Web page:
Missing Persons is a story about an English family who live in East Anglia: Isabel is a primary-school teacher, Felix an academic at the nearby university, and their three children are growing up. The middle child, Johnny (never called John) is the only one of the three who seems problem-free: as the novel opens his parents take him to start his university degree course in Sheffield. After a few weeks, Johnny ceases all communication and vanishes.
The novel tells the story of the next seven years in the lives of the remaining family members. A long section of 200 pages is devoted to Isabel’s reactions in the days and weeks immediately following the disappearance, including her perceptions of her own childhood family and of various friends of hers and of Johnny’s. Although movingly depicted, there are far too many details of cooking and nurturing to sustain this number of pages. The second half of the novel, narrated from various perspectives, is in some ways more engaging, as fewer pages proportionately are given to each year since the disappearance. But even though the author provides many telling vignettes, the narrative as a whole tends to skate over the surface rather than getting to grips with the issues or the characters.
As ever with Nicci Gerrard, this book is readable and is a telling intimate portrait of family life and the pains of growing up. The parents and siblings are forced to adapt to the loss of Johnny, but essentially stay the same – particularly in the case of Isabel, a rather overwhelmingly domesticated woman (her cooking is frankly obsessive) who seems to swamp her offspring with anxiety and a striving for a perfect family image. Her personality makes it easy to see how a child might feel claustrophobic or find it hard to break away independently. Although there is much to like about this book, in the end I found it frustratingly superficial in its failure to provide real insight into motivation and cause.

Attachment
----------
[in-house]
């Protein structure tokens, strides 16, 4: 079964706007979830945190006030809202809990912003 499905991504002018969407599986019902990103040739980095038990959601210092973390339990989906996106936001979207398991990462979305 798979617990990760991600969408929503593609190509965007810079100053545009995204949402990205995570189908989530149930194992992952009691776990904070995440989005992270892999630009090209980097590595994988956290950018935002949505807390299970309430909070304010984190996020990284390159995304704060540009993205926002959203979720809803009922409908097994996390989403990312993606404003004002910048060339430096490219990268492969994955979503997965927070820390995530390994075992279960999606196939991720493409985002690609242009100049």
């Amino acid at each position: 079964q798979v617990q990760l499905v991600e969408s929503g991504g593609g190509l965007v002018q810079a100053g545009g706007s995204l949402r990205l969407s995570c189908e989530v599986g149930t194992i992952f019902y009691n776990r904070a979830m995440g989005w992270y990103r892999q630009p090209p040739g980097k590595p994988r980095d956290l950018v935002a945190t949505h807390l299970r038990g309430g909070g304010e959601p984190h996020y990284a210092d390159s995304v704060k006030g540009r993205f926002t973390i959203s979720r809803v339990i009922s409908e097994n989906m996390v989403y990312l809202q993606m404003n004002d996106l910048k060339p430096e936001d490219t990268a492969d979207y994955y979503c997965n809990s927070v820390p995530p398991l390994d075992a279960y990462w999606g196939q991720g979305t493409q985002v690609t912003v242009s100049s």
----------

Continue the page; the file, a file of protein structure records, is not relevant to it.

When Nicci Gerrard writes crime novels with Sean French in the Nicci French persona, the mystery or thriller plot provides an impetus for the story. In Missing Persons, the story itself becomes the details – of Isobel’s relationships with her brother, her seeking out of the man who painted her mother (who died when she was nine), Felix’s breakdown, weddings and funerals, and so on. Although the novel is undoubtedly sincere, these descriptions in themselves do not add up to enough. A braver investigation into Johnny’s story or a different outcome for the family dynamics in the final section, for example, could have provided the book with some much-needed edge and purpose.
I received this book free from the Amazon Vine programme
We Love this Book: short review of this novel.
YouTube: Nicci Gerrard talks about the novel.
Observer: Nicci Gerrard on “empty nest” syndrome, an article published to coincide with Missing Children’s day (25 May).
Best crime books: synopsis of this book and the other novels written by Nicci Gerrard as sole author (all of which I’ve read, so I know they are not crime novels!).